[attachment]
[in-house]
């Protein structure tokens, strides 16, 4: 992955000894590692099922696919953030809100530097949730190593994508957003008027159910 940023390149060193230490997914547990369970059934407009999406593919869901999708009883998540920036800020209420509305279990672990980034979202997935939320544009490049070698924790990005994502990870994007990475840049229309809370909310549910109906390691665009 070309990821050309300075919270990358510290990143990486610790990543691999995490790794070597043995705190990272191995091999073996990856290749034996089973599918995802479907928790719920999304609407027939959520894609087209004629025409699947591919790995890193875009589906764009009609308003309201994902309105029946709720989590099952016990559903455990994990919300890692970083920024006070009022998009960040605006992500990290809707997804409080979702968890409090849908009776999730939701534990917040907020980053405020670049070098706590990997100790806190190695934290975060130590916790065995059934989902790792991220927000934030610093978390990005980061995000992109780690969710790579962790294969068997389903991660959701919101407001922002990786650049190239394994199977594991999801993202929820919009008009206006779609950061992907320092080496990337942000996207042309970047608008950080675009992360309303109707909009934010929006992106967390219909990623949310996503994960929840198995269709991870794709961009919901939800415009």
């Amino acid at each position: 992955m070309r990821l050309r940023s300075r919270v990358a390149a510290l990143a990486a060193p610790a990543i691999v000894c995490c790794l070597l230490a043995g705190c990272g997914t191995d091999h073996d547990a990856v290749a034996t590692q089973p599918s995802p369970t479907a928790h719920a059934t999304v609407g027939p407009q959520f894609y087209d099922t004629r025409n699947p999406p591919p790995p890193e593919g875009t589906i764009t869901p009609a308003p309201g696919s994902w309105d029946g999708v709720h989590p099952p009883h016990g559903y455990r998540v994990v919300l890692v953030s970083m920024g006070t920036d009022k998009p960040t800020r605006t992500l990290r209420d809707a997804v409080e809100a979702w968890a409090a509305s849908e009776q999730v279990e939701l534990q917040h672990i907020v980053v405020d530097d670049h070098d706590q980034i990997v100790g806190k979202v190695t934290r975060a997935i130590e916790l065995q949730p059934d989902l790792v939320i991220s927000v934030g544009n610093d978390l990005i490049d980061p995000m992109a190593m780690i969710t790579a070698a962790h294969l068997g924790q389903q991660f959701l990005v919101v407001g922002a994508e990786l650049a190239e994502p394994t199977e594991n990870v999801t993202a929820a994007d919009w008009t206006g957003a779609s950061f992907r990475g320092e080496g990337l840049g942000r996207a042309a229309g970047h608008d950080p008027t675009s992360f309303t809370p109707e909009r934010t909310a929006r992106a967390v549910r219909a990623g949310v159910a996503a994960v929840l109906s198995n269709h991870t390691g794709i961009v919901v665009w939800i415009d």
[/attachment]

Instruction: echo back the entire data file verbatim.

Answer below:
[in-house]
């Protein structure tokens, strides 16, 4: 992955000894590692099922696919953030809100530097949730190593994508957003008027159910 940023390149060193230490997914547990369970059934407009999406593919869901999708009883998540920036800020209420509305279990672990980034979202997935939320544009490049070698924790990005994502990870994007990475840049229309809370909310549910109906390691665009 070309990821050309300075919270990358510290990143990486610790990543691999995490790794070597043995705190990272191995091999073996990856290749034996089973599918995802479907928790719920999304609407027939959520894609087209004629025409699947591919790995890193875009589906764009009609308003309201994902309105029946709720989590099952016990559903455990994990919300890692970083920024006070009022998009960040605006992500990290809707997804409080979702968890409090849908009776999730939701534990917040907020980053405020670049070098706590990997100790806190190695934290975060130590916790065995059934989902790792991220927000934030610093978390990005980061995000992109780690969710790579962790294969068997389903991660959701919101407001922002990786650049190239394994199977594991999801993202929820919009008009206006779609950061992907320092080496990337942000996207042309970047608008950080675009992360309303109707909009934010929006992106967390219909990623949310996503994960929840198995269709991870794709961009919901939800415009």
């Amino acid at each position: 992955m070309r990821l050309r940023s300075r919270v990358a390149a510290l990143a990486a060193p610790a990543i691999v000894c995490c790794l070597l230490a043995g705190c990272g997914t191995d091999h073996d547990a990856v290749a034996t590692q089973p599918s995802p369970t479907a928790h719920a059934t999304v609407g027939p407009q959520f894609y087209d099922t004629r025409n699947p999406p591919p790995p890193e593919g875009t589906i764009t869901p009609a308003p309201g696919s994902w309105d029946g999708v709720h989590p099952p009883h016990g559903y455990r998540v994990v919300l890692v953030s970083m920024g006070t920036d009022k998009p960040t800020r605006t992500l990290r209420d809707a997804v409080e809100a979702w968890a409090a509305s849908e009776q999730v279990e939701l534990q917040h672990i907020v980053v405020d530097d670049h070098d706590q980034i990997v100790g806190k979202v190695t934290r975060a997935i130590e916790l065995q949730p059934d989902l790792v939320i991220s927000v934030g544009n610093d978390l990005i490049d980061p995000m992109a190593m780690i969710t790579a070698a962790h294969l068997g924790q389903q991660f959701l990005v919101v407001g922002a994508e990786l650049a190239e994502p394994t199977e594991n990870v999801t993202a929820a994007d919009w008009t206006g957003a779609s950061f992907r990475g320092e080496g990337l840049g942000r996207a042309a229309g970047h608008d950080p008027t675009s992360f309303t809370p109707e909009r934010t909310a929006r992106a967390v549910r219909a990623g949310v159910a996503a994960v929840l109906s198995n269709h991870t390691g794709i961009v919901v665009w939800i415009d």